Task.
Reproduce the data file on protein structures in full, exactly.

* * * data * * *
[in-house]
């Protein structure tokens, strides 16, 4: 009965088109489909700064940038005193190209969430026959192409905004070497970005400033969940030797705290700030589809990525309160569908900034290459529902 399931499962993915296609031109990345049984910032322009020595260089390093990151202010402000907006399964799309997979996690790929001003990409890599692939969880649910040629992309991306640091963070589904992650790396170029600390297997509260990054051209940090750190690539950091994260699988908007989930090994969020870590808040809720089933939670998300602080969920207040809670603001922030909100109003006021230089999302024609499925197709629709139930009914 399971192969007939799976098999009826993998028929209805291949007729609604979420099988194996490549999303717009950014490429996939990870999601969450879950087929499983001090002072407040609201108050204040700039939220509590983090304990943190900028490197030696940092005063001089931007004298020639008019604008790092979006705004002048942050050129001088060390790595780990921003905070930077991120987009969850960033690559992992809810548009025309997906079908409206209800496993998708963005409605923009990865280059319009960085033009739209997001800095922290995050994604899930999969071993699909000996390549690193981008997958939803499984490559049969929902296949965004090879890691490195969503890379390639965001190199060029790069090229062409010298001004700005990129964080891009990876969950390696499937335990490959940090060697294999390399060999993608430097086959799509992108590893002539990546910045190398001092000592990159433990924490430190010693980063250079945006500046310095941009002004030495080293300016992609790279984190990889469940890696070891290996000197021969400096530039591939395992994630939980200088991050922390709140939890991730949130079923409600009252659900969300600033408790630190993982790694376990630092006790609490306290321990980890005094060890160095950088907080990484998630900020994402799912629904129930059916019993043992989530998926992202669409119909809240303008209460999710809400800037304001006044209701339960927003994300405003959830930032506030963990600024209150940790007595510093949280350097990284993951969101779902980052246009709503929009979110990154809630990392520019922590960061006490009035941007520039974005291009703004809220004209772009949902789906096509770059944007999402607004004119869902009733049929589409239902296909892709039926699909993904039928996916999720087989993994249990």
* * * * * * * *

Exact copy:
[in-house]
């Protein structure tokens, strides 16, 4: 009965088109489909700064940038005193190209969430026959192409905004070497970005400033969940030797705290700030589809990525309160569908900034290459529902 399931499962993915296609031109990345049984910032322009020595260089390093990151202010402000907006399964799309997979996690790929001003990409890599692939969880649910040629992309991306640091963070589904992650790396170029600390297997509260990054051209940090750190690539950091994260699988908007989930090994969020870590808040809720089933939670998300602080969920207040809670603001922030909100109003006021230089999302024609499925197709629709139930009914 399971192969007939799976098999009826993998028929209805291949007729609604979420099988194996490549999303717009950014490429996939990870999601969450879950087929499983001090002072407040609201108050204040700039939220509590983090304990943190900028490197030696940092005063001089931007004298020639008019604008790092979006705004002048942050050129001088060390790595780990921003905070930077991120987009969850960033690559992992809810548009025309997906079908409206209800496993998708963005409605923009990865280059319009960085033009739209997001800095922290995050994604899930999969071993699909000996390549690193981008997958939803499984490559049969929902296949965004090879890691490195969503890379390639965001190199060029790069090229062409010298001004700005990129964080891009990876969950390696499937335990490959940090060697294999390399060999993608430097086959799509992108590893002539990546910045190398001092000592990159433990924490430190010693980063250079945006500046310095941009002004030495080293300016992609790279984190990889469940890696070891290996000197021969400096530039591939395992994630939980200088991050922390709140939890991730949130079923409600009252659900969300600033408790630190993982790694376990630092006790609490306290321990980890005094060890160095950088907080990484998630900020994402799912629904129930059916019993043992989530998926992202669409119909809240303008209460999710809400800037304001006044209701339960927003994300405003959830930032506030963990600024209150940790007595510093949280350097990284993951969101779902980052246009709503929009979110990154809630990392520019922590960061006490009035941007520039974005291009703004809220004209772009949902789906096509770059944007999402607004004119869902009733049929589409239902296909892709039926699909993904039928996916999720087989993994249990």